Could a back sprain or a dislocated shoulder from trying to handle a difficult patient turn into opioid addiction and, eventually, death?
It’s quite possible. In this country, roughly one person succumbs to opioid addiction and dies every 12 minutes — and many of those people started down that road due to on-the-job injuries to their musculoskeletal system. At least one study (compiled from data on overdose deaths in Utah) indicated that 57% of those victims had one or more prior injuries at work — and most of those victims came from jobs that were physically demanding, like the health care industry.
Musculoskeletal injuries are problematic because they can happen very easily yet be very difficult to treat. They can also worsen over time with repeated injuries — often without the worker even realizing that he or she is receiving additional damage. This leads to chronic, painful conditions that affect a worker’s nerves, joints, muscles, ligaments, tendons, spine and cartilage. Hands, the lower back, the shoulders and elbows all tend to be heavily affected — which limits the victim’s mobility and capacity to work.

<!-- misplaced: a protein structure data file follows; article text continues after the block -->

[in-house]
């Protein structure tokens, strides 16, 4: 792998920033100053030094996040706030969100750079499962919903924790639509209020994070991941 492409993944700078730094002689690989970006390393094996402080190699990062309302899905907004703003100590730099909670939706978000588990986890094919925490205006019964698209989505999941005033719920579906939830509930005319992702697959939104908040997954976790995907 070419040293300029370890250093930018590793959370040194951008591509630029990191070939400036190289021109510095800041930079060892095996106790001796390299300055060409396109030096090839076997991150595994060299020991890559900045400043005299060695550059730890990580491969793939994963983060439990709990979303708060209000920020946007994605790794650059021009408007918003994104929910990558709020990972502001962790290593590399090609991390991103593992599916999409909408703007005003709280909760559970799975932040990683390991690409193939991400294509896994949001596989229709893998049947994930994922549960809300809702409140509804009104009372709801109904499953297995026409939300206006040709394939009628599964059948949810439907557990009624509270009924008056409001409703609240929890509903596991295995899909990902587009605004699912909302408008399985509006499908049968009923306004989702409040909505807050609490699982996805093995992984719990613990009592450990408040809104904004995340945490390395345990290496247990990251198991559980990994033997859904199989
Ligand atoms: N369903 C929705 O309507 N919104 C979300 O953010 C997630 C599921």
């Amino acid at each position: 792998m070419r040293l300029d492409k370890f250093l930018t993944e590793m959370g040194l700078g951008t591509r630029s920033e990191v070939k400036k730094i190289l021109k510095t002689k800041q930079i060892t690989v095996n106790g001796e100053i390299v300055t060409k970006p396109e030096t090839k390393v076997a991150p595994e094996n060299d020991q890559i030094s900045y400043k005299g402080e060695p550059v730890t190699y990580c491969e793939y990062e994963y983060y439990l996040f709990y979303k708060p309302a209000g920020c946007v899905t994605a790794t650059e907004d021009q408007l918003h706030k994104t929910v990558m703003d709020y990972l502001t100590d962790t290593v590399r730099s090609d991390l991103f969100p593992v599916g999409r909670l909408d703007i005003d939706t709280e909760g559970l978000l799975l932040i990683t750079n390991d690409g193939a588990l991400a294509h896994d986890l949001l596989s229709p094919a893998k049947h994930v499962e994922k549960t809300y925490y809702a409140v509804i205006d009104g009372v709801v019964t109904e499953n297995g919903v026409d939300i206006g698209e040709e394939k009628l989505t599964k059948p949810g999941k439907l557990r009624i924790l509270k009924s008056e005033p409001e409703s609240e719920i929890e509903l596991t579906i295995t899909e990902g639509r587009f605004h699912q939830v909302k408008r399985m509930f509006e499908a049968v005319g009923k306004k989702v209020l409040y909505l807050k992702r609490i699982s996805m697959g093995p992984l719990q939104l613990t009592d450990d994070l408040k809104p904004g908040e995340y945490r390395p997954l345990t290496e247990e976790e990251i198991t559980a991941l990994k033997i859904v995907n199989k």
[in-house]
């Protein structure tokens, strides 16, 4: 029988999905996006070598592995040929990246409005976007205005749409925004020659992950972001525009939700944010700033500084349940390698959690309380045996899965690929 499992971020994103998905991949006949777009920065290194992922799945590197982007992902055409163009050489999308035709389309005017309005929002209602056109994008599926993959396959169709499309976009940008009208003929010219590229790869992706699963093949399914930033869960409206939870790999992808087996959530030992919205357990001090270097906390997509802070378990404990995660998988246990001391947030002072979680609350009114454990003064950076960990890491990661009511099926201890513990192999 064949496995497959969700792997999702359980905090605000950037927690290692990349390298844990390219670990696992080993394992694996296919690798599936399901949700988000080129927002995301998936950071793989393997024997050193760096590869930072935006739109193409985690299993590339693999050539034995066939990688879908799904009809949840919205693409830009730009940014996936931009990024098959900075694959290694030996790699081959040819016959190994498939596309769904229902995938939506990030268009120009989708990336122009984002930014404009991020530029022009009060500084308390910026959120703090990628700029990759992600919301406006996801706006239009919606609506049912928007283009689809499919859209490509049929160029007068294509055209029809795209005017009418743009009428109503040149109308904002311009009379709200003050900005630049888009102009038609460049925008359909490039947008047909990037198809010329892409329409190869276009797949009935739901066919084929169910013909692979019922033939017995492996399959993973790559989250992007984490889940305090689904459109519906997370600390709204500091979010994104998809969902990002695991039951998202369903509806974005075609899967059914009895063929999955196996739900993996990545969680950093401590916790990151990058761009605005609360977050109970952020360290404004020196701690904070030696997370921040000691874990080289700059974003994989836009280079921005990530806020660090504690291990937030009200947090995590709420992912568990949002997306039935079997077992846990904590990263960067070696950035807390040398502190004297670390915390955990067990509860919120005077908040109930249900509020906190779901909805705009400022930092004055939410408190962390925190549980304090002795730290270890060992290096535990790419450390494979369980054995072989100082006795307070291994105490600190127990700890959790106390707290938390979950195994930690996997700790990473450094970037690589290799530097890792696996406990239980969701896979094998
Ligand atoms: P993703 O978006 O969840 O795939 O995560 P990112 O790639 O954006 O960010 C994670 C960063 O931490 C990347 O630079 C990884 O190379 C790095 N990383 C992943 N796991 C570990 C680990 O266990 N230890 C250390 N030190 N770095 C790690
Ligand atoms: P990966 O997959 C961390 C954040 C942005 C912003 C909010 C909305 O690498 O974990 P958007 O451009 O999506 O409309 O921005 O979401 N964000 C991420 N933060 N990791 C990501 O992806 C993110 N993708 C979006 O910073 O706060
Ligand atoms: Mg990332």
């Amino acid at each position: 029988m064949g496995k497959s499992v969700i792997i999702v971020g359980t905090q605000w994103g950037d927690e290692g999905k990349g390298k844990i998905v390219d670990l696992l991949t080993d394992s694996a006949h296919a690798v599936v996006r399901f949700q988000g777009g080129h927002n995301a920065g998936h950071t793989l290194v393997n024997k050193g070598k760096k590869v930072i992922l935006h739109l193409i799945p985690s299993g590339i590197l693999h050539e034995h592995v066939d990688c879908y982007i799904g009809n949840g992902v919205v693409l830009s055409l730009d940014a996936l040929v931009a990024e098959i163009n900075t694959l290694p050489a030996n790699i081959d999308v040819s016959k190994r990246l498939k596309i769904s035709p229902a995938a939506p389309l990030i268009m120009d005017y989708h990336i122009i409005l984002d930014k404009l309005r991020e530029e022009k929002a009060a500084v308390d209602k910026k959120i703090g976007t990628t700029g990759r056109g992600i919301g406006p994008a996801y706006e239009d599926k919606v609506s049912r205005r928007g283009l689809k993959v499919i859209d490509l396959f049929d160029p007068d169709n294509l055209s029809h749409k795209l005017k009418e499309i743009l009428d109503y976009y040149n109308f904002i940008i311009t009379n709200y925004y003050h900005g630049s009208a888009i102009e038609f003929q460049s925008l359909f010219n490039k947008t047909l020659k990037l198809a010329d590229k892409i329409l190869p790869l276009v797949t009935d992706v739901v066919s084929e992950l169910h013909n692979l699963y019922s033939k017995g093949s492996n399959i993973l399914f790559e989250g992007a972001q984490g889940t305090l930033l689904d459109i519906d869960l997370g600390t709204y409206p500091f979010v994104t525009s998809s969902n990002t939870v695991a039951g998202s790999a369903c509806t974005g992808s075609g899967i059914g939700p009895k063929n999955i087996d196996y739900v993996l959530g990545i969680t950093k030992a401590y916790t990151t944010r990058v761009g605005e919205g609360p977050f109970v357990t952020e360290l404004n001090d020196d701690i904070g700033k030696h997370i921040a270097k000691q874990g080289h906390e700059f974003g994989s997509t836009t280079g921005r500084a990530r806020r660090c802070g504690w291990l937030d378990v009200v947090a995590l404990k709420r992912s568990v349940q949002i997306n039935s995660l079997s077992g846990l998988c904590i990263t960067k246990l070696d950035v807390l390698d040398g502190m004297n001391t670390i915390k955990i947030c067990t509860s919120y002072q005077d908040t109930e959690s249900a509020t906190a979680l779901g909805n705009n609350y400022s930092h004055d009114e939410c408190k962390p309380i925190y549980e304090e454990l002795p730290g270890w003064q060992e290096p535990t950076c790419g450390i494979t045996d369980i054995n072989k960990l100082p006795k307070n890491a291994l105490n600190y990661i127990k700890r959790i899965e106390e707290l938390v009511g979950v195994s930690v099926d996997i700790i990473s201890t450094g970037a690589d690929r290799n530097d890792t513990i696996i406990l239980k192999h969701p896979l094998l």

Many, naturally, seek whatever relief they can in order to keep working. Without painkillers, many victims would be without a job and unable to provide for their families, so it isn’t surprising that they’re willing to risk addiction over unemployment.
Musculoskeletal injuries and disorders are the second biggest source of disability in the entire world — and they’re on the rise. Victims often have to choose between cures that are ineffective and treatments that can leave them suffering from addiction on top of everything else.
If you’re a medical worker who was injured on the job or whose musculoskeletal condition worsened due to your work, there may be legal options that you can pursue.